Family buries sailor lost in Acapulco storm after painful wait

By Jose Luis Gonzalez

ACAPULCO, Mexico (Reuters) - After days of uncertainty, Mexican authorities turned over the body of Jose Ramiro Castro, a sailor who died aboard a tourist boat during Hurricane Otis, a Category 5 storm which hammered the Pacific resort city of Acapulco last week.

Loved ones were at last able to bury Castro on Friday afternoon in Acapulco, ten days after the record-breaking storm hit the city with severe flooding and winds of 165 miles per hour (266 kph), severing communications, devastating homes and businesses and shattering livelihoods.

Nearly 50 people are known to have died due to Otis, which struck just after midnight in the early hours of Oct. 25. Another 59 are missing, Mexican authorities say.

According to relatives, Castro and other crew members stayed on the Acarey, a well-known tourist boat that had become a fixture in the area, on the night Otis hit Acapulco. Castro stayed there to take care of the ship, relatives said.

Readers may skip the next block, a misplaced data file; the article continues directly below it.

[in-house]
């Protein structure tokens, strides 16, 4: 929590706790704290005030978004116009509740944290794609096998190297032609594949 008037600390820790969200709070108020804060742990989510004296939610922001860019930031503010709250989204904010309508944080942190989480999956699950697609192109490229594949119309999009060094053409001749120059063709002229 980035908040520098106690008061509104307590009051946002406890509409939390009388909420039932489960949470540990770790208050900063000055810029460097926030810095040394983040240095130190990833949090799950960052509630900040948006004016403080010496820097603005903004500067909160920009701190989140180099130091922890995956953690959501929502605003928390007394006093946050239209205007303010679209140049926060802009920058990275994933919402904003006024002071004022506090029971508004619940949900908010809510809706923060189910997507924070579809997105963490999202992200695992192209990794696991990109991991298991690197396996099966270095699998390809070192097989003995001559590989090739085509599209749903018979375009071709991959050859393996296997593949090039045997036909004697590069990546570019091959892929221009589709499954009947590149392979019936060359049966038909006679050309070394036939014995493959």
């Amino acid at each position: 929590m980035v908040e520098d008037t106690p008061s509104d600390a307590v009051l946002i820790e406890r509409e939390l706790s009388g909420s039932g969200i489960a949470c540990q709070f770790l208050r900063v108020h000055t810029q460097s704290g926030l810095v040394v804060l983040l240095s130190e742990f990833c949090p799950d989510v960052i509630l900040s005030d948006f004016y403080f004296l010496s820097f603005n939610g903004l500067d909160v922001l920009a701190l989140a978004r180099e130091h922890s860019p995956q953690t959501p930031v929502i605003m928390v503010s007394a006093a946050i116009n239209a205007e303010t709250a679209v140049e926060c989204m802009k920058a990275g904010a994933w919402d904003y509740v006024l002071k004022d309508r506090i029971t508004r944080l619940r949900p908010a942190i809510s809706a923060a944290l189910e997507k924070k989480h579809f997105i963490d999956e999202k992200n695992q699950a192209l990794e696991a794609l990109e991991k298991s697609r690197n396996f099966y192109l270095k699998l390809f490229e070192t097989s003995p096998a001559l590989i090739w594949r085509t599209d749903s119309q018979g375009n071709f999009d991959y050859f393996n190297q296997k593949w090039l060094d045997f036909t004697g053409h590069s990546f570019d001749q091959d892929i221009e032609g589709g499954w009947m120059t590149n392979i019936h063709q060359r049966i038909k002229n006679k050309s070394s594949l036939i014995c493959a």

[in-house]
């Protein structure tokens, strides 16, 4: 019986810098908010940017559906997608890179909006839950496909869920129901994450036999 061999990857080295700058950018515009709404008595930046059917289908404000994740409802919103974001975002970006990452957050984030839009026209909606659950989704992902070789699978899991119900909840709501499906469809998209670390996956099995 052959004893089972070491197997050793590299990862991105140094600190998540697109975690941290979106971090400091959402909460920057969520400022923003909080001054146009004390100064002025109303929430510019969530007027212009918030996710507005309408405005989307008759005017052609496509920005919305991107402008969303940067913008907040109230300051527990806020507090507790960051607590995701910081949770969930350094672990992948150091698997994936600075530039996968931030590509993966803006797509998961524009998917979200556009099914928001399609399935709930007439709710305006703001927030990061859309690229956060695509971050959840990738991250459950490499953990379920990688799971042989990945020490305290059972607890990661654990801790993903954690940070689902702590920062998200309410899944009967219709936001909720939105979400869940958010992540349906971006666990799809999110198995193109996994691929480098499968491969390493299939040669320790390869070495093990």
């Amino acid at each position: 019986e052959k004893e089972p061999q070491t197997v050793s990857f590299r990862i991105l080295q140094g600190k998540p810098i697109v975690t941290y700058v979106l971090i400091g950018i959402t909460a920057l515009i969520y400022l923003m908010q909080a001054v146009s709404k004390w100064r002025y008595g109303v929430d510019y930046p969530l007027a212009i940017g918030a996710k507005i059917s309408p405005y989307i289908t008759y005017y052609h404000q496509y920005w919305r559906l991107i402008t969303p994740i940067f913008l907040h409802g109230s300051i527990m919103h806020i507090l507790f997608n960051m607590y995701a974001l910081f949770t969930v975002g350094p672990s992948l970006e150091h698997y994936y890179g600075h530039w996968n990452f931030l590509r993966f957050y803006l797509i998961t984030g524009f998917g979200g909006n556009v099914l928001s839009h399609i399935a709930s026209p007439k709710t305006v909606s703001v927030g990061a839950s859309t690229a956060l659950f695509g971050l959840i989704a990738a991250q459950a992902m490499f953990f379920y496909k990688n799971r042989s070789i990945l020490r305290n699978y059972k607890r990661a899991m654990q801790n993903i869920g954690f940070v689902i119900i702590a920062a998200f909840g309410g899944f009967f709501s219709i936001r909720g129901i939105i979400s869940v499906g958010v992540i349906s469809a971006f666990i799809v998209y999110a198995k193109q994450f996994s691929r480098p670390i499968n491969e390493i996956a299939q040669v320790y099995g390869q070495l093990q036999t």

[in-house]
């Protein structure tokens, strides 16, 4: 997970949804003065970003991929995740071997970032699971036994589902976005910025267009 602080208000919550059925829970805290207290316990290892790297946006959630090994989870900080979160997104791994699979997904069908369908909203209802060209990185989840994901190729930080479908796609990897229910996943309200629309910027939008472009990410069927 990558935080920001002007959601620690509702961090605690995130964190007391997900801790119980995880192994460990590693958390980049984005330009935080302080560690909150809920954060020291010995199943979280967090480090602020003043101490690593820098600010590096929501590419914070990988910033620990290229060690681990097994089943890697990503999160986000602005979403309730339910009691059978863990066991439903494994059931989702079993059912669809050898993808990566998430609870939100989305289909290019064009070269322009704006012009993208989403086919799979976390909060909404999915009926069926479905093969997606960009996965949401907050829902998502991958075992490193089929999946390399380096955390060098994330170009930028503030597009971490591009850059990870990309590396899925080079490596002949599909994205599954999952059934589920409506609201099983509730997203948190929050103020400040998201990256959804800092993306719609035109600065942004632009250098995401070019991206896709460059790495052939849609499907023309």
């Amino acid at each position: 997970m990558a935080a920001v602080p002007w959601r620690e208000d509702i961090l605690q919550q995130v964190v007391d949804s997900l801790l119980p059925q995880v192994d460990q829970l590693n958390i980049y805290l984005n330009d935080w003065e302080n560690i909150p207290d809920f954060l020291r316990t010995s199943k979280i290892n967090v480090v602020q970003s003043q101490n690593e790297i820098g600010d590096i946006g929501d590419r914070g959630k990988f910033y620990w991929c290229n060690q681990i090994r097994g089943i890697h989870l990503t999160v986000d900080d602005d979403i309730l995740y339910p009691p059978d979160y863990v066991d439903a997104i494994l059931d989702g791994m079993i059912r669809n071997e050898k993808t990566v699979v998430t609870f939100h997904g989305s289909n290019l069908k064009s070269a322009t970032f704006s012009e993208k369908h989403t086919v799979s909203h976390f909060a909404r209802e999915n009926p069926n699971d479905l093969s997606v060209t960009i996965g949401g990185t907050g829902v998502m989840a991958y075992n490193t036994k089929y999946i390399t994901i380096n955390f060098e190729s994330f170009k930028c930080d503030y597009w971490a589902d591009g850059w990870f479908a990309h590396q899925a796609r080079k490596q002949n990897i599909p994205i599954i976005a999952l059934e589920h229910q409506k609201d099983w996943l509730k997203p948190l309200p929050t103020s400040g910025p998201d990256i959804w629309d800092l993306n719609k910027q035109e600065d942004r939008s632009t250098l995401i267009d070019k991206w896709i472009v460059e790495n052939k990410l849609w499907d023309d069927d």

Other crew members also died, the family said.

The late sailor's sister, Maria Jesus Castro, told Reuters that Castro had sent a video to her just after midnight, saying the sea was "getting very ugly."

"I told him to get off," she said. Looking down at his coffin, she added, "Look at where the ship is, there are no signs of the ship, and look, my love, look where he is."

The boat's owner could not immediately be reached for comment. It sank in Acapulco Bay, along with other boats.

Maria showed Reuters a video of the ship, filmed by Castro on the night it sank, which has made rounds on social media, along with photos of the vessel before the storm. In the clip, the Acarey can be seen anchored, thrashing around in turbulent waves.

She related how authorities told her that Castro's body had been admitted to a morgue in Acapulco on Oct. 27, seven days before the family was contacted. Reuters could not immediately confirm this independently.

"It's not fair that they made us wait so long," she said. "It's not fair."

(Reporting by Jose Luis Gonzalez in Acapulco; Writing by Sarah Kinosian; Editing by Matthew Lewis)